8
$\begingroup$

If $E$ and $F$ are measurable sets with $m(E)>0$ and $m(F)>0$. Prove that $E+F$ contains some interval.

I know that this problem is very popular in MSE and I found many topics but most of the solutions use Fourier transform, Lebesque density theorem which I am not familiar yet.

I know the following two facts are true:

1) If $\alpha\in(0,1)$ and $m_*(E)>0$ then exists an open interval $I$ such that $m_*(E\cap I)\geq \alpha m_*(I)$.

2)If $E\subset \mathbb{R}$ with $m(E)>0$ then $E-E$ contains some neighborhood of zero.

My professor said that above problem could be solved via these problems.

I was thinking on this problem about a week but no results.

However, I have ideas: Let's $\alpha=\frac{9}{10}$ then exists open intervals $I$ and $J$ such that $m(E\cap I)\geq \frac{9}{10}m(I)$ and $m(F\cap J)\geq \frac{9}{10}m(J)$. I had idea to shift one of the intervals, say $I+a\subset J$ WLOG. But this did not give any good results. Anyway, the idea if shifting may not work if $I=(-\infty,a)$ and $J=(b,+\infty)$.

I would be very grateful if somebody will show how to solve this problems using my ideas. And please do not close this topic because other topic on this problem have quite advanced solutions and I would like to see more simpler using the ideas which I provide.

$\endgroup$
  • 1
    $\begingroup$ There is no loss of generality in assuming that the sets have finite measure. ( Consider $E\cap (-n,n)$ and $F\cap (-n,n))$. In this case $I$ and $J$ are finite intervals. Try to complete your argument now. $\endgroup$ – Kavi Rama Murthy Sep 28 '18 at 23:23
  • $\begingroup$ @KaviRamaMurthy, I was trying in this way: There exists open intervals $I$ and $J$ such that $m(E\cap I)\geq \frac{9}{10}m(I)$ and $m(F\cap J)\geq \frac{9}{10}m(J)$. Suppose $m(I)\geq m(J)$ then $\exists x_0$ such that $J+x_0\subset I$. Let $E_0=E\cap I$ and $F_0=F\cap J$. Then $E_0+F_0\subset E+F$. I am trying to show that $E_0+F_0$ has open interval. Suppose it has not then for any $x\in E_0+F_0$ and $\forall \varepsilon>0$ we have $(x-\varepsilon,x+\varepsilon)$ is not subset of $E_0+F_0$. Unfortunately I don't know what to do further. $\endgroup$ – ZFR Sep 29 '18 at 4:25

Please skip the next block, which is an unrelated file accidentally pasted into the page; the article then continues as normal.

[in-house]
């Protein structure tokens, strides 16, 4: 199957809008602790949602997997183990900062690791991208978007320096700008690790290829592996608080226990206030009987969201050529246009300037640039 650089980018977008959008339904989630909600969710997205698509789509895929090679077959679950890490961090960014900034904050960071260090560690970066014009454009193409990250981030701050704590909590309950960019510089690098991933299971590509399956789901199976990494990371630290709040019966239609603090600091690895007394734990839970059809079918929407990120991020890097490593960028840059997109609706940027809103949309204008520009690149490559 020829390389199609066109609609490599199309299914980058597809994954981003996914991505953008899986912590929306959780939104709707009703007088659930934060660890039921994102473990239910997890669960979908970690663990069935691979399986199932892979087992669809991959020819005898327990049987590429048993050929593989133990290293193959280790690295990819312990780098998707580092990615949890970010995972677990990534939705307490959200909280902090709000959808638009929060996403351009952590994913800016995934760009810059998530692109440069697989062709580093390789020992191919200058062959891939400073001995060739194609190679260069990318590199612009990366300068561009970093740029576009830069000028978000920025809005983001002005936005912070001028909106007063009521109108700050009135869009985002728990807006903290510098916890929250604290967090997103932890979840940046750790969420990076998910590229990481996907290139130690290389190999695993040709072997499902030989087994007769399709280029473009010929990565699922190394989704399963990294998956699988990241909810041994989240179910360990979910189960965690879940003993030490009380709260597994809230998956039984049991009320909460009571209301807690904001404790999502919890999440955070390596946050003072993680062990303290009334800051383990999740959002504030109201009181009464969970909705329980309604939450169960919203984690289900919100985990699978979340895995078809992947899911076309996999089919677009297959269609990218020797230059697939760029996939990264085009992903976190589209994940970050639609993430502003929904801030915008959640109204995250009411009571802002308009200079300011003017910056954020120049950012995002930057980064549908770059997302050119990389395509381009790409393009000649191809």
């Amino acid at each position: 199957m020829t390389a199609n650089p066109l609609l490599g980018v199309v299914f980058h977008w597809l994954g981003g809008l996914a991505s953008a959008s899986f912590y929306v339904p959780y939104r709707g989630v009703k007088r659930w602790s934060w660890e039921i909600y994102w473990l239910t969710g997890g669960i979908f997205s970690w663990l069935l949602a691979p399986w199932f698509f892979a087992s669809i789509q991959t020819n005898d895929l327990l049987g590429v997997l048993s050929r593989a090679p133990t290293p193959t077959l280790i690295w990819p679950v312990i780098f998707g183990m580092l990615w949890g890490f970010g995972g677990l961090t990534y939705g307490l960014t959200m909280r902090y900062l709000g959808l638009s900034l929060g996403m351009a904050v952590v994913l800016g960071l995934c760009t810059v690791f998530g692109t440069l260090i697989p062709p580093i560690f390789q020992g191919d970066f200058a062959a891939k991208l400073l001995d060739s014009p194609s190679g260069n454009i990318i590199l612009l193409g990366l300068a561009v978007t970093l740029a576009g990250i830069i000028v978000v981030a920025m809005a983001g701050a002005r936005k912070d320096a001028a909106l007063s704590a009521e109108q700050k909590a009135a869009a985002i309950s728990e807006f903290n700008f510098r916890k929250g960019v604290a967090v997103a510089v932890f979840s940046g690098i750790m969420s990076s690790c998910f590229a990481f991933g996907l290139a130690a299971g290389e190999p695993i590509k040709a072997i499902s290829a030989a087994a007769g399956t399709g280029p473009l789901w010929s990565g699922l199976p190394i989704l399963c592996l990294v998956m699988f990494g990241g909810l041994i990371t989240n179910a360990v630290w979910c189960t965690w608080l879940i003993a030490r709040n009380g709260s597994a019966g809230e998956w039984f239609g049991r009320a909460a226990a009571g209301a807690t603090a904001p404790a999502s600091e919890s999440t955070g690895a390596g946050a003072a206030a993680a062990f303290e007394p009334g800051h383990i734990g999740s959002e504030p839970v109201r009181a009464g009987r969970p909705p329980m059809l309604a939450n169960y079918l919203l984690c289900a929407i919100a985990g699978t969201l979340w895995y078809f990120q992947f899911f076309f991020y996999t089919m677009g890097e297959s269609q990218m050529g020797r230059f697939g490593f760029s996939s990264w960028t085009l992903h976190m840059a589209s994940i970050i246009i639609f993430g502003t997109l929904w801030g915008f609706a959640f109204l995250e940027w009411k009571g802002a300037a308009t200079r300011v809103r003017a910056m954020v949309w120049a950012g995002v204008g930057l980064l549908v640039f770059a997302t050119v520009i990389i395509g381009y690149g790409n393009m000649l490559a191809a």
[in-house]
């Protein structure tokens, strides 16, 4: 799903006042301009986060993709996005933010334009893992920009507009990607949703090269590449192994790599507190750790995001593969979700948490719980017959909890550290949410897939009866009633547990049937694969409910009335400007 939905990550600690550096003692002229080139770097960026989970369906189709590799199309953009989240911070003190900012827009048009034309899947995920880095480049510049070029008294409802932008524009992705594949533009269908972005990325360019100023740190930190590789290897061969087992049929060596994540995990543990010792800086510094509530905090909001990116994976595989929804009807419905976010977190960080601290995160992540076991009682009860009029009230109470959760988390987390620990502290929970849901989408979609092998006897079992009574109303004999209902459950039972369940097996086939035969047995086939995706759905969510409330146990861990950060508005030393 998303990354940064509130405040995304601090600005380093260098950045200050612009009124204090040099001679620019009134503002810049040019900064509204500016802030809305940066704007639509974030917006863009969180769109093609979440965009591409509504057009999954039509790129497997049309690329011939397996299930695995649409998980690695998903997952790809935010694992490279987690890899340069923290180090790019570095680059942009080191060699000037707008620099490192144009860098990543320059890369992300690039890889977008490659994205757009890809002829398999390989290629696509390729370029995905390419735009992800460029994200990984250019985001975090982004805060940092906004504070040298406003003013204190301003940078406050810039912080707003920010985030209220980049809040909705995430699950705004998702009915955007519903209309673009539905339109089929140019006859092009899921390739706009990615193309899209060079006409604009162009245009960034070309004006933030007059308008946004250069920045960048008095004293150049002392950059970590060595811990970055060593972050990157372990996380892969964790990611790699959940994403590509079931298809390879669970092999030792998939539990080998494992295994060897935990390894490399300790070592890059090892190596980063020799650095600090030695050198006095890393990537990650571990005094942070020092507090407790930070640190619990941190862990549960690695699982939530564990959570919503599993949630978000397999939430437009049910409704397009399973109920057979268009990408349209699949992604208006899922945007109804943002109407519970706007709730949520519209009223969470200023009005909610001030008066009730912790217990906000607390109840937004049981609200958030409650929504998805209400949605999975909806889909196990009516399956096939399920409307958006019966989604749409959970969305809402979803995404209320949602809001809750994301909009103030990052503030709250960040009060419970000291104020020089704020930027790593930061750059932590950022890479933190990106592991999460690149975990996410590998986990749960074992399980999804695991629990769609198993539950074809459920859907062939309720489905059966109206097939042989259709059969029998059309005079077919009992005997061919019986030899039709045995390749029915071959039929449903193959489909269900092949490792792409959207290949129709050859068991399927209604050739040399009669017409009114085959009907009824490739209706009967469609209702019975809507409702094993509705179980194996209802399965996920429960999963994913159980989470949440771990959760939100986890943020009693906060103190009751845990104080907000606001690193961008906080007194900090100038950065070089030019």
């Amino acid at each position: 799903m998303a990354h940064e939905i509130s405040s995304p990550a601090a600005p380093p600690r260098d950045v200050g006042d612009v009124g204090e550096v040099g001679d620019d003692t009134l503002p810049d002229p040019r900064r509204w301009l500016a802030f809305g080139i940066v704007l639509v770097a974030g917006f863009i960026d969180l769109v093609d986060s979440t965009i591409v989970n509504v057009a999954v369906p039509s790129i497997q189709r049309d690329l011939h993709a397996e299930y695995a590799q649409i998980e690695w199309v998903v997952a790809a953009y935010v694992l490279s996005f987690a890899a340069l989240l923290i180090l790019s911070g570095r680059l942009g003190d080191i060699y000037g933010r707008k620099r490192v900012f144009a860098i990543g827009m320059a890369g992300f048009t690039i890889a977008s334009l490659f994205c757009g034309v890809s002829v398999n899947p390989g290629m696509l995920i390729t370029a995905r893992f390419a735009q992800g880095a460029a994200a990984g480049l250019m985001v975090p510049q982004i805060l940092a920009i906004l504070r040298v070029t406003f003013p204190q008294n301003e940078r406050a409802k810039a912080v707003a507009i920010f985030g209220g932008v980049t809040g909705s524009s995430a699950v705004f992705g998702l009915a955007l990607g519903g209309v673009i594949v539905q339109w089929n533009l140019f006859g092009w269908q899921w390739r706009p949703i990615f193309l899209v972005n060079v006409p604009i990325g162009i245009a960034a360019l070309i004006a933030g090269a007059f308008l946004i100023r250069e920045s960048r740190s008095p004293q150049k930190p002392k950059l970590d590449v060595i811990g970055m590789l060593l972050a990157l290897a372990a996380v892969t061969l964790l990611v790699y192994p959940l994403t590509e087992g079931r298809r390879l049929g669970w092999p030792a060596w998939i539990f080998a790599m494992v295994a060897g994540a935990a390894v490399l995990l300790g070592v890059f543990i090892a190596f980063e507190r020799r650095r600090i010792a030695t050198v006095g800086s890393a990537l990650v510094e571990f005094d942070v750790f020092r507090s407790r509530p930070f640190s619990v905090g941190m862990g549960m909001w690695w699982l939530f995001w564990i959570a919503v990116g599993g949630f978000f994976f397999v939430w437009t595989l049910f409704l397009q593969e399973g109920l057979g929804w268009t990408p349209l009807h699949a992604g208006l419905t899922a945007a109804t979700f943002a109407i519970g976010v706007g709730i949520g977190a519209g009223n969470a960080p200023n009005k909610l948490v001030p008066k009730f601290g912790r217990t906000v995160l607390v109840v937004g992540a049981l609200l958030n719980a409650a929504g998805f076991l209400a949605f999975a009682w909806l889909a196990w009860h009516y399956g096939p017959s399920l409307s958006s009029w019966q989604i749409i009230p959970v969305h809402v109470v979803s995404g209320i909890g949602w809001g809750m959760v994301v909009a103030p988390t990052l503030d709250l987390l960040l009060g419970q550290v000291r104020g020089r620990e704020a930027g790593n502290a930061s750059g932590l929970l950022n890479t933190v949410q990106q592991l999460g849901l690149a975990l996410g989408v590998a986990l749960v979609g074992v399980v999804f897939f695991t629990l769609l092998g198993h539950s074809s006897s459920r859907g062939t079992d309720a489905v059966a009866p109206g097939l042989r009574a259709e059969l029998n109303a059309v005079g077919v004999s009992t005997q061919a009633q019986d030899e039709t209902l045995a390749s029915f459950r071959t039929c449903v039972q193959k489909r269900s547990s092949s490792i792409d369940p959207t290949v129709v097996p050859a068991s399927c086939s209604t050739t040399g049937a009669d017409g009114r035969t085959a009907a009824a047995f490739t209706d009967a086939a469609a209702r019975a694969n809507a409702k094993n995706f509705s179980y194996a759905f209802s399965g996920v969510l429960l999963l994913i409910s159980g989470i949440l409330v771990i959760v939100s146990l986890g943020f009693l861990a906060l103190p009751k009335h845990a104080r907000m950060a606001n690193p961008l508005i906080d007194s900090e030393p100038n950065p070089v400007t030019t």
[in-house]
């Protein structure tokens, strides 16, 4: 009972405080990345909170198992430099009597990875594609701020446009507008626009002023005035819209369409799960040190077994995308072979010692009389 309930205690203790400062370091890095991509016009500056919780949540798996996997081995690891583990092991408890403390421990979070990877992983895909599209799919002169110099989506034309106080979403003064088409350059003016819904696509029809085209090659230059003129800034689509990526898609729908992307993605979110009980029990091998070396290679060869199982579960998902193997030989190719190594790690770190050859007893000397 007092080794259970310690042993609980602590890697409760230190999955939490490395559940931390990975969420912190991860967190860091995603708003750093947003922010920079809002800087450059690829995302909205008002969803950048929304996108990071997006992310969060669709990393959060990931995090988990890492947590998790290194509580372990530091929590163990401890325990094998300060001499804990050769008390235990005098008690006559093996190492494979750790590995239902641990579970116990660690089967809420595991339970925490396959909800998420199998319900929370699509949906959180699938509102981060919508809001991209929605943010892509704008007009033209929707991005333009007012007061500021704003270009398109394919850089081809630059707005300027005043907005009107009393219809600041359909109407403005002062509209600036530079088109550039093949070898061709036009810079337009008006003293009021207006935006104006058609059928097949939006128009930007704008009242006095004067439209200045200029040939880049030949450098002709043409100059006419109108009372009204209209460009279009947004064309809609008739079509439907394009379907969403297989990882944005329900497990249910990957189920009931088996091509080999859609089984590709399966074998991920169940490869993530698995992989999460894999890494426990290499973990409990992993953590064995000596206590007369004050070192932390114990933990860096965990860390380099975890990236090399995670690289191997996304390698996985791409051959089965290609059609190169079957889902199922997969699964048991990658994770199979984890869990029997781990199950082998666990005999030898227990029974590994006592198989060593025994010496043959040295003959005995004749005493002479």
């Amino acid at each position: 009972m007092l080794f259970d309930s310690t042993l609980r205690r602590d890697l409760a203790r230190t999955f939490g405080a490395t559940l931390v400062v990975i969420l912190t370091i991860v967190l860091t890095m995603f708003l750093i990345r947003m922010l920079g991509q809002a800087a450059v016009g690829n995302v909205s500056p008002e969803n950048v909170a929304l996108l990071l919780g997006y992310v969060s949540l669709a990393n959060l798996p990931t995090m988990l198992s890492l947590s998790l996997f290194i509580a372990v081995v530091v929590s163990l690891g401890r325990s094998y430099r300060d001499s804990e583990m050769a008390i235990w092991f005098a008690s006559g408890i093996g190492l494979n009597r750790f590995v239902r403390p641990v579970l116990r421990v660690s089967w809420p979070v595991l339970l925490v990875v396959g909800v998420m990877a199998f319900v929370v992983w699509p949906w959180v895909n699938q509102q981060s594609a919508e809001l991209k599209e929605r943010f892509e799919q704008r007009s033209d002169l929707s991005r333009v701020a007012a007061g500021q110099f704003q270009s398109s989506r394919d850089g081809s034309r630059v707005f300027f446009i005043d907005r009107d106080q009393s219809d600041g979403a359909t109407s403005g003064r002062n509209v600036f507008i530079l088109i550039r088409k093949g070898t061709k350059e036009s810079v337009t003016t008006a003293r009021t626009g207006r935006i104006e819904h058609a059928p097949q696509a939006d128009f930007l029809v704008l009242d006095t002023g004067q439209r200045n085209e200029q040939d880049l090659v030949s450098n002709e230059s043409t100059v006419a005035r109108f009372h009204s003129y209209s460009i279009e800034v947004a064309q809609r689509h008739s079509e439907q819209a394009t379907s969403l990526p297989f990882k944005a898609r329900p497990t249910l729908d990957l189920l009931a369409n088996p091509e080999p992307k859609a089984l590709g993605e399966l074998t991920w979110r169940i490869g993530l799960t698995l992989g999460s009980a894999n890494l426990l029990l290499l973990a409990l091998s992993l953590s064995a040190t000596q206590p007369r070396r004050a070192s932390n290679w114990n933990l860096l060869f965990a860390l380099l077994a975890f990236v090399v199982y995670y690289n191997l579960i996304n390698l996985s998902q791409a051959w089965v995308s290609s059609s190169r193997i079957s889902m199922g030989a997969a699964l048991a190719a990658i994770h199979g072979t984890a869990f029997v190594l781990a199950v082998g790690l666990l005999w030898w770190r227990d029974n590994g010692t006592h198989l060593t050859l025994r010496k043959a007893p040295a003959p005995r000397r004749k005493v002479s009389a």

• $\begingroup$ @KaviRamaMurthy, The method which I applied for the problem $E-E$ is not applicable here. $\endgroup$ – ZFR Sep 29 '18 at 4:25
  • $\begingroup$ @KaviRamaMurthy, As you see something is wrong with my argument. Could you say how to prove it in a correct way? $\endgroup$ – ZFR Sep 29 '18 at 12:26
  • $\begingroup$ Sorry. I know several proofs of the statement but I do not know how to use 1) and 2) for this result. $\endgroup$ – Kavi Rama Murthy Sep 29 '18 at 12:29
2
$\begingroup$

Here is a low-tech implementation of a more advanced idea. Although this may not be the simplest solution, I believe this reveals the key idea of the proof.

1. Proof modulo a technical ingredient

We will assume the following statement.

Proposition. Let $E, F \subset \mathbb{R}$ be bounded and measurable. Define $f(x) = m(E \cap (x-F))$. Then

  1. $f$ is continuous.
  2. $\int_{\mathbb{R}} f(x) \, dx = m(E)m(F)$.

Now, without loss of generality, we may assume that $E$ and $F$ is bounded. Then $f(x) = m(E\cap(x-F))$ is continuous and not identically zero. So there is an open interval $I$ on which $f > 0$. But for each $x \in I$,

\begin{align*} m(E\cap(x-F)) > 0 &\quad \Rightarrow \quad \exists y \ : \ y \in E \text{ and } x-y \in F \\ &\quad \Rightarrow \quad x \in E + F. \end{align*}

Therefore $I \subseteq E + F$ and the claim follows.

2. Proof of the technical ingredient

Lemma 1. If $E$ is a measurable subset of $\mathbb{R}$ such that $m(E) < \infty$, then for every $\epsilon > 0$, there exist disjoint open intervals $I_1, \cdots, I_n$ such that $m\left(E \triangle \cup_{i=1}^{n} I_i\right) < \epsilon$.

Proof. This is Theorem 3.4.(iv) of Chapter 1 in Stein & Shakarchi.

Lemma 2. Let $U = \cup_{i=1}^m (a_i, b_i)$ and $V = \cup_{j=1}^n (c_j, d_j)$ be disjoint unions of bounded open intervals. Define $f(x) = m(U \cap (x-V))$. Then

  1. $f$ is continuous.
  2. $\int_{\mathbb{R}} f(x) \, dx = m(U)m(V)$.

Proof. By writing $f(x) = \sum_{i,j} m((a_i, b_i) \cap (x-c_j, x-d_j))$, it suffices to check both claims when $U$ and $V$ are bounded open intervals, in which case those claims are easily verified by brutal force.

Lemma 3. For measurable subsets $A, B, C, D$ of $\mathbb{R}$ with finite measure,

  1. $\lvert m(A) - m(B) \rvert = m(A \triangle B)$.
  2. $\lvert m(A \cap B) - m(C \cap D) \rvert \leq m(A \triangle C) + m(B \triangle D)$.

Proof. 1 is a direct computation. For 2, use $(A\cap B) \triangle (C \cap D) = ((A\triangle C)\cap B) \triangle ((B \triangle D)\cap C)$.

Proposition. Let $E, F \subset \mathbb{R}$ be bounded and measurable. Define $f(x) = m(E \cap (x-F))$. Then